Back in the 1960s, Americans were deeply divided on matters of war and race – and Christians in America were on both sides of the divide.

While Martin Luther King Jr and religious leaders associated with his Southern Christian Leadership Conference led protests and committed acts of civil disobedience demanding civil rights, they were countered by white Christian preachers in the south who warned of the dangers of violating God’s will by ignoring the punishment God had meted out to the “sons of Ham”. And while New York’s Catholic cardinal Francis Spellman travelled to Vietnam to bless US troops as they battled “godless communism”, a Jesuit priest named Daniel Berrigan led fellow clergymen and women in protests against the war, often resulting in their arrest and imprisonment (in one case, for burning the Selective Service files of young men who were to be drafted to serve in the military).

During this entire period, Christianity wasn’t described as a warlike or racist faith. Nor were King and Berrigan referred to as “Christian protesters”. There weren’t any drawn-out theological debates in an effort to determine which interpretation of Christianity was correct. Rather these individuals were defined by what they did. There were either “segregationists” or “civil rights leaders”, not “Christian segregationists” or “Christian civil rights leaders”. They were “supporters of the war” or “peace activists, not “Christian supporters of the war” or “Christian peace activists”.

What may have been understood, at least implicitly, was that just because a person or institution uses religious language to validate certain behaviours, that does not make their behaviour “religious”. Nor does this behaviour define, by itself, the religion to which the person or institution adheres. This is something that many of us in the West still understand, at least when it comes to Christianity. Despite former president George W Bush indicating that America was carrying out God’s will in the Iraq war, we knew not to refer to that conflict as a “Christian” war. This understanding, however, has not carried over to our discussion of Islam.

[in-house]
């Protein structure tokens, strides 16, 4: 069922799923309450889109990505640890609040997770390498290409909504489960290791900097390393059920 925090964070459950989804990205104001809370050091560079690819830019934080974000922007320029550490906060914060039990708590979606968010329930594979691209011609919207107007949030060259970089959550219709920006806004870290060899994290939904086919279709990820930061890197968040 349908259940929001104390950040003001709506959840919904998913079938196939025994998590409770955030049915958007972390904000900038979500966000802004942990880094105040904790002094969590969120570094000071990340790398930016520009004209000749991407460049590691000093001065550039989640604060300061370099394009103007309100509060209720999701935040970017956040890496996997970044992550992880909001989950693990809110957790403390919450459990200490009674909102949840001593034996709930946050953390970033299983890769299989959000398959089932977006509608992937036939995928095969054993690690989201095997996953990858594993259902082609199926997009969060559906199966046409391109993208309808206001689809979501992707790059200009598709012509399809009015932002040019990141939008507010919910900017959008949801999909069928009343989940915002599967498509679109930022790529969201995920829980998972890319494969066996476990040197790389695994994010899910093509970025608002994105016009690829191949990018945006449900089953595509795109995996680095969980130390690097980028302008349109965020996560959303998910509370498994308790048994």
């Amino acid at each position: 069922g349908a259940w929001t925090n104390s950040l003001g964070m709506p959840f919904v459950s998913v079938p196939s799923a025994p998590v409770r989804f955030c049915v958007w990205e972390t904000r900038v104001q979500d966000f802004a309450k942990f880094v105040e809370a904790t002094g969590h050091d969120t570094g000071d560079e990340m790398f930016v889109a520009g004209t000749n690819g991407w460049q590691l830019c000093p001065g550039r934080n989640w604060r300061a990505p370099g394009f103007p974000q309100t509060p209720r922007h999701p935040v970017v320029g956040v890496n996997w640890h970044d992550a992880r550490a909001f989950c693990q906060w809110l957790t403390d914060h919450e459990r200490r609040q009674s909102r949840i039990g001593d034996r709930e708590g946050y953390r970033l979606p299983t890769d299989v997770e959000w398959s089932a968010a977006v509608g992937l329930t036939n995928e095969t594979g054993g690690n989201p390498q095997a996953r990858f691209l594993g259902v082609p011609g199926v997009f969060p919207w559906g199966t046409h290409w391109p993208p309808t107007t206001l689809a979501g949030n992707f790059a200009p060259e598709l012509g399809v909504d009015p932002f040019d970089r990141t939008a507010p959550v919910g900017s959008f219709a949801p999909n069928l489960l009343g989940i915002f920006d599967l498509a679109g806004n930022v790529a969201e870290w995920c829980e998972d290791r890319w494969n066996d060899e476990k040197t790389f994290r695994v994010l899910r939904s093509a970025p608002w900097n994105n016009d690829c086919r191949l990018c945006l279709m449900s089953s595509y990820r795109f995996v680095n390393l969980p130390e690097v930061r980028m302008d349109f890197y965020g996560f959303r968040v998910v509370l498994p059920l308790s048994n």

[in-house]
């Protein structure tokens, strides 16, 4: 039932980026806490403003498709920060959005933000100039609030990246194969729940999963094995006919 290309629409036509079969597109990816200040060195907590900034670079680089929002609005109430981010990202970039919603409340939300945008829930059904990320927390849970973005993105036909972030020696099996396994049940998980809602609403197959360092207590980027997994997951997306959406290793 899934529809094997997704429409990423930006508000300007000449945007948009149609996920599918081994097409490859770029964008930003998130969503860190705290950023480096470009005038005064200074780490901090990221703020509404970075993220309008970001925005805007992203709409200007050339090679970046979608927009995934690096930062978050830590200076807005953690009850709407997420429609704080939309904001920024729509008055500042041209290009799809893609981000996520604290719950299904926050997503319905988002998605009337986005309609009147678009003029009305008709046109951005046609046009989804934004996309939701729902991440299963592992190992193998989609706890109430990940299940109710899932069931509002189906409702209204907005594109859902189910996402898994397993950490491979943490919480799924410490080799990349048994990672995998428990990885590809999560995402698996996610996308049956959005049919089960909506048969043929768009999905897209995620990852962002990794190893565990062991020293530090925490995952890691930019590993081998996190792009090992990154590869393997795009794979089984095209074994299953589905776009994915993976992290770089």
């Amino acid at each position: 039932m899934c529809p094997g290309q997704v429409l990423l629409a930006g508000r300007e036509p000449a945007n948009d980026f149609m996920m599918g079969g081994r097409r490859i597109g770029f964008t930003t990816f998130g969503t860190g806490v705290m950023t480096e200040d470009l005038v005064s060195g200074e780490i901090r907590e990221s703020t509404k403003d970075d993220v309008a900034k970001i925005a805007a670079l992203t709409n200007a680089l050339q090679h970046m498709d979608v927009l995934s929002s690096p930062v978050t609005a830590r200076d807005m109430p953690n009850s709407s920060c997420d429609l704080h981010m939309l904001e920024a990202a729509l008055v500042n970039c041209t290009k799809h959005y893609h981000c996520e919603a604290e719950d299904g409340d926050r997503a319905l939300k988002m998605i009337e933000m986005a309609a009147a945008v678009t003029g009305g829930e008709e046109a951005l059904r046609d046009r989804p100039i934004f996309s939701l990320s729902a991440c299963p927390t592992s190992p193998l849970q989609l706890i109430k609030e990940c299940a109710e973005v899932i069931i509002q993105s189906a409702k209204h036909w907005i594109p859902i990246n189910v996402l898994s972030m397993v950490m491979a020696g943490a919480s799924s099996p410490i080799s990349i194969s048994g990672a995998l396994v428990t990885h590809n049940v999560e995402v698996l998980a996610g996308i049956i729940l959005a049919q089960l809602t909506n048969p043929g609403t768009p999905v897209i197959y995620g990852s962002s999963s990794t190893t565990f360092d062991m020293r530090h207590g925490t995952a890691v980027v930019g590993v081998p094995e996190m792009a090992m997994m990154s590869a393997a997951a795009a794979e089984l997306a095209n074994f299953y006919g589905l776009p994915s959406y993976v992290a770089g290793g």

For reasons beyond the scope of this piece, when dealing with Islam, political leaders, media commentators and ordinary folk here in the West appear intent on using religious language to describe every aspect of life and all forms of behaviour, both good and bad, as “Muslim”. In doing so, we create confusion for ourselves and others, leading at times, to incoherence and some very strange policies.

For example, faced with the threat of individuals and groups using the religious language of Islam to validate their acts of terror, we refer to them as “Muslim terrorists”. But then because we recognise that they represent only a tiny fraction of Muslims, we maintain that they “don’t speak for Islam”. This then leads us down the tortuous path of attempting to define what is “good” Islam versus “bad” Islam – creating a kind of “state-sanctioned” interpretation of a faith – something we understood not to do when it involves Christianity.

Another example: a colleague, for whom I have the greatest respect, wrote a book in which he first correctly debunks the notion of “Muslim terrorists”, but then goes on to write a chapter about “Muslim oil” – by which he means oil coming from the Middle East and Central Asian and some African countries. If “Muslim oil” can be defined in this way, does that make US and Canadian oil “Christian” or “secular democratic” oil? Should we consider Venezuelan oil “Bolivarian” oil?

You may recall when the Obama White House sponsored a summit for “Muslim entrepreneurs” – which they described as focusing on entrepreneurs from “Muslim-majority countries and Muslim communities around the world”. Aside from troubling questions about what message this sends to businesspeople from the Arab world or Indonesia or elsewhere who may not be Muslim, or what local sectarian tensions such an effort may exacerbate, what exactly is a “Muslim entrepreneur”? Or, for that matter, what is a “Christian entrepreneur” or “Hindu entrepreneur”?

We continue to hold the line on treating Christianity and the acts of its nominal adherents in a similar fashion. When former president Donald Trump had troops disperse Black Lives Matter demonstrators in front of the White House so he that could march through Lafayette Square and pose in front of St John’s Church holding up a Bible, was that a Christian action? When Doug Mastriano, the Republican candidate for governor of Pennsylvania, proclaims himself to be a “Christian nationalist”, do we accept that at face value?

At the end of the day, there are xenophobic nationalists, there are terrorists, there is oil, and there are people who start up and run businesses. They are better defined by what they do and not by their faith. For government or the rest of us to insist on defining them by faith, or even how they describe themselves or how they define their actions, is at best careless. It also runs the risk of western governments treading into the murky waters of defining “good” or acceptable religion, or of applying a religious litmus test on groups which, in itself, makes a political statement that is most certainly none of our business, and can be dangerous.